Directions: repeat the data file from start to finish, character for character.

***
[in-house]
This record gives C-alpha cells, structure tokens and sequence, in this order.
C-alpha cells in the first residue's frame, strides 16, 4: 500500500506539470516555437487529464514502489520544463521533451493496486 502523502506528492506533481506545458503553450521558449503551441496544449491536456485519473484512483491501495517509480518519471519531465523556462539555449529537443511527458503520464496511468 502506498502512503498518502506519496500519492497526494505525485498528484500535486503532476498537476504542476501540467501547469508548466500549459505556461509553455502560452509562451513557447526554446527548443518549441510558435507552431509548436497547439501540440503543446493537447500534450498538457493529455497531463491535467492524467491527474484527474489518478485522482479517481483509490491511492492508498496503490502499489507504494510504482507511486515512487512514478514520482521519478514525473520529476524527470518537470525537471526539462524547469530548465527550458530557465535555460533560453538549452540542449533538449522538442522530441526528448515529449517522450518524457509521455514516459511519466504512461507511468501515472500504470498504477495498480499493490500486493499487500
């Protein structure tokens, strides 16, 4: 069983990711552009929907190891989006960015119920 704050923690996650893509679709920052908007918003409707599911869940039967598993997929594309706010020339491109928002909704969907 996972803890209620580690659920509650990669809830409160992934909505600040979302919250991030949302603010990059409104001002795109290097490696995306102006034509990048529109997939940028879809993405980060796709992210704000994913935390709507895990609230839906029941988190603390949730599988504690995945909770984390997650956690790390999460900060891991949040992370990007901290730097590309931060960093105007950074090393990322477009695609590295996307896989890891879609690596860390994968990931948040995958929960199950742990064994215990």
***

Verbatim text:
[in-house]
This record gives C-alpha cells, structure tokens and sequence, in this order.
C-alpha cells in the first residue's frame, strides 16, 4: 500500500506539470516555437487529464514502489520544463521533451493496486 502523502506528492506533481506545458503553450521558449503551441496544449491536456485519473484512483491501495517509480518519471519531465523556462539555449529537443511527458503520464496511468 502506498502512503498518502506519496500519492497526494505525485498528484500535486503532476498537476504542476501540467501547469508548466500549459505556461509553455502560452509562451513557447526554446527548443518549441510558435507552431509548436497547439501540440503543446493537447500534450498538457493529455497531463491535467492524467491527474484527474489518478485522482479517481483509490491511492492508498496503490502499489507504494510504482507511486515512487512514478514520482521519478514525473520529476524527470518537470525537471526539462524547469530548465527550458530557465535555460533560453538549452540542449533538449522538442522530441526528448515529449517522450518524457509521455514516459511519466504512461507511468501515472500504470498504477495498480499493490500486493499487500
């Protein structure tokens, strides 16, 4: 069983990711552009929907190891989006960015119920 704050923690996650893509679709920052908007918003409707599911869940039967598993997929594309706010020339491109928002909704969907 996972803890209620580690659920509650990669809830409160992934909505600040979302919250991030949302603010990059409104001002795109290097490696995306102006034509990048529109997939940028879809993405980060796709992210704000994913935390709507895990609230839906029941988190603390949730599988504690995945909770984390997650956690790390999460900060891991949040992370990007901290730097590309931060960093105007950074090393990322477009695609590295996307896989890891879609690596860390994968990931948040995958929960199950742990064994215990």